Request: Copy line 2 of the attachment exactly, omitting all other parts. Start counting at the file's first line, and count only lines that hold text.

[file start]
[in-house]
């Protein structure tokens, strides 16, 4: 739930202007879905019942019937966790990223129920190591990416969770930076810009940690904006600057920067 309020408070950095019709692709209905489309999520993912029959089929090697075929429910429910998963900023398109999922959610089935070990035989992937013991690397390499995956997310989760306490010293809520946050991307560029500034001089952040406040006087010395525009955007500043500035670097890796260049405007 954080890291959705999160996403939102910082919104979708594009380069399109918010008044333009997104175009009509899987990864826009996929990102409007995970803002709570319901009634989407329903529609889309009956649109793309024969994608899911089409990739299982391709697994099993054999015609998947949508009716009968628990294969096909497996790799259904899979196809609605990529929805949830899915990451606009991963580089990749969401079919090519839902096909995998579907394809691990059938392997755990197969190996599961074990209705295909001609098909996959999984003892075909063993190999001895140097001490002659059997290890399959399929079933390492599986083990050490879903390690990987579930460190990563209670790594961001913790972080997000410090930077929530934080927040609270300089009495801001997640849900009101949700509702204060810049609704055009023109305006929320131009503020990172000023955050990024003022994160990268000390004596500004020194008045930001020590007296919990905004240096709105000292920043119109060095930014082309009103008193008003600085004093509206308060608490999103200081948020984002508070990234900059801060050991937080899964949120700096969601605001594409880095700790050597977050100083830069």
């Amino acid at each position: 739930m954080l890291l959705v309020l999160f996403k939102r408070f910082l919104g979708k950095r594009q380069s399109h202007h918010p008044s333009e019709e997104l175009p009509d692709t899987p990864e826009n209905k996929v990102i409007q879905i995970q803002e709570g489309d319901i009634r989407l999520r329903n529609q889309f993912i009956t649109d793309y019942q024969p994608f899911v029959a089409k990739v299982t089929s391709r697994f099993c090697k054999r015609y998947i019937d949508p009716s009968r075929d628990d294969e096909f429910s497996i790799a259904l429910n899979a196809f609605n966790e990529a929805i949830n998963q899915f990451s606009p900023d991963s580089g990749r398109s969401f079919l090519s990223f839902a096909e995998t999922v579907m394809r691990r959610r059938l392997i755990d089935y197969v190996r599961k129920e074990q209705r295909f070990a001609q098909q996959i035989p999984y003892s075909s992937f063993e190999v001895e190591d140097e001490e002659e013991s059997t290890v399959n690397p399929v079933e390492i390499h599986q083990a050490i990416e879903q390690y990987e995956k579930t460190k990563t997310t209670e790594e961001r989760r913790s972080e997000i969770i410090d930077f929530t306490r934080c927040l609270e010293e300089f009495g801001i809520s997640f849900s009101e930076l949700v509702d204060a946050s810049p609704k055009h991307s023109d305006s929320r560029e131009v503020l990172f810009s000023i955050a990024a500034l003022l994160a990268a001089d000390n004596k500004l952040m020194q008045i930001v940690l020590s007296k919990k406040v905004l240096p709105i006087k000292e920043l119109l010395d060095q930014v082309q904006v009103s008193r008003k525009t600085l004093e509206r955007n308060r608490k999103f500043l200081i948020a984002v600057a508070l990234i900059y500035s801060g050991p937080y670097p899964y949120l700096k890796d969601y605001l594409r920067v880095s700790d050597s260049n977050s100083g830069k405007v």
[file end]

């Protein structure tokens, strides 16, 4: 739930202007879905019942019937966790990223129920190591990416969770930076810009940690904006600057920067 309020408070950095019709692709209905489309999520993912029959089929090697075929429910429910998963900023398109999922959610089935070990035989992937013991690397390499995956997310989760306490010293809520946050991307560029500034001089952040406040006087010395525009955007500043500035670097890796260049405007 954080890291959705999160996403939102910082919104979708594009380069399109918010008044333009997104175009009509899987990864826009996929990102409007995970803002709570319901009634989407329903529609889309009956649109793309024969994608899911089409990739299982391709697994099993054999015609998947949508009716009968628990294969096909497996790799259904899979196809609605990529929805949830899915990451606009991963580089990749969401079919090519839902096909995998579907394809691990059938392997755990197969190996599961074990209705295909001609098909996959999984003892075909063993190999001895140097001490002659059997290890399959399929079933390492599986083990050490879903390690990987579930460190990563209670790594961001913790972080997000410090930077929530934080927040609270300089009495801001997640849900009101949700509702204060810049609704055009023109305006929320131009503020990172000023955050990024003022994160990268000390004596500004020194008045930001020590007296919990905004240096709105000292920043119109060095930014082309009103008193008003600085004093509206308060608490999103200081948020984002508070990234900059801060050991937080899964949120700096969601605001594409880095700790050597977050100083830069």